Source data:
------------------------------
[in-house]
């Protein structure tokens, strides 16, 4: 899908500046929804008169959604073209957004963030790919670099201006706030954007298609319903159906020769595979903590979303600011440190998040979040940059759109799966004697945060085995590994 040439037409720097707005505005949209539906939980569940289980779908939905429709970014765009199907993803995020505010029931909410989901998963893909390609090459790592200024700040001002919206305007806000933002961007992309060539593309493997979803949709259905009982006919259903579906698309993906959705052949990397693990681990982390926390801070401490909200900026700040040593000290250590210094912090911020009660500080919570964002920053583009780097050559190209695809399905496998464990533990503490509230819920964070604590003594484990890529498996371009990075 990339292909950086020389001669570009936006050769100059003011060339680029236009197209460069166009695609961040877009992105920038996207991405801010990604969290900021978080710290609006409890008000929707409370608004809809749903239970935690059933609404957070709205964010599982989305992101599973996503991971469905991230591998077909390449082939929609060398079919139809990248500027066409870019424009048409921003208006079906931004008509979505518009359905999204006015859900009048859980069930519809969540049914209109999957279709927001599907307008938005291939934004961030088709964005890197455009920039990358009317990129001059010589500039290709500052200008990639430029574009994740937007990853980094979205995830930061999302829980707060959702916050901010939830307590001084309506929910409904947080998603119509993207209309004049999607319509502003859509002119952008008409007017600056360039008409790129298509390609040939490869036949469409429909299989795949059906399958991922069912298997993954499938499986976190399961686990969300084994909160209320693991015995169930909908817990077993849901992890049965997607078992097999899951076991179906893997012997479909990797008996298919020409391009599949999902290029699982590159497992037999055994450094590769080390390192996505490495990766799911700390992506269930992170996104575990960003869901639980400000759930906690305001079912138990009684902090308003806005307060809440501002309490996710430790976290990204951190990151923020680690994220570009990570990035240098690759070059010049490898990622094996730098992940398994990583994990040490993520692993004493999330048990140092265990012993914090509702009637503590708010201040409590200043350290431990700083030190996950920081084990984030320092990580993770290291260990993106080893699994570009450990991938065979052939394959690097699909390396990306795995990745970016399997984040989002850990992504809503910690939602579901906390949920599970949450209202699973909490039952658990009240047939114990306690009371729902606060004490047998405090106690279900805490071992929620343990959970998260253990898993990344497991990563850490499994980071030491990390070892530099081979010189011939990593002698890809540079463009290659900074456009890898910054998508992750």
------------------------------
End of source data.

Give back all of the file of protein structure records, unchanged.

[in-house]
């Protein structure tokens, strides 16, 4: 899908500046929804008169959604073209957004963030790919670099201006706030954007298609319903159906020769595979903590979303600011440190998040979040940059759109799966004697945060085995590994 040439037409720097707005505005949209539906939980569940289980779908939905429709970014765009199907993803995020505010029931909410989901998963893909390609090459790592200024700040001002919206305007806000933002961007992309060539593309493997979803949709259905009982006919259903579906698309993906959705052949990397693990681990982390926390801070401490909200900026700040040593000290250590210094912090911020009660500080919570964002920053583009780097050559190209695809399905496998464990533990503490509230819920964070604590003594484990890529498996371009990075 990339292909950086020389001669570009936006050769100059003011060339680029236009197209460069166009695609961040877009992105920038996207991405801010990604969290900021978080710290609006409890008000929707409370608004809809749903239970935690059933609404957070709205964010599982989305992101599973996503991971469905991230591998077909390449082939929609060398079919139809990248500027066409870019424009048409921003208006079906931004008509979505518009359905999204006015859900009048859980069930519809969540049914209109999957279709927001599907307008938005291939934004961030088709964005890197455009920039990358009317990129001059010589500039290709500052200008990639430029574009994740937007990853980094979205995830930061999302829980707060959702916050901010939830307590001084309506929910409904947080998603119509993207209309004049999607319509502003859509002119952008008409007017600056360039008409790129298509390609040939490869036949469409429909299989795949059906399958991922069912298997993954499938499986976190399961686990969300084994909160209320693991015995169930909908817990077993849901992890049965997607078992097999899951076991179906893997012997479909990797008996298919020409391009599949999902290029699982590159497992037999055994450094590769080390390192996505490495990766799911700390992506269930992170996104575990960003869901639980400000759930906690305001079912138990009684902090308003806005307060809440501002309490996710430790976290990204951190990151923020680690994220570009990570990035240098690759070059010049490898990622094996730098992940398994990583994990040490993520692993004493999330048990140092265990012993914090509702009637503590708010201040409590200043350290431990700083030190996950920081084990984030320092990580993770290291260990993106080893699994570009450990991938065979052939394959690097699909390396990306795995990745970016399997984040989002850990992504809503910690939602579901906390949920599970949450209202699973909490039952658990009240047939114990306690009371729902606060004490047998405090106690279900805490071992929620343990959970998260253990898993990344497991990563850490499994980071030491990390070892530099081979010189011939990593002698890809540079463009290659900074456009890898910054998508992750």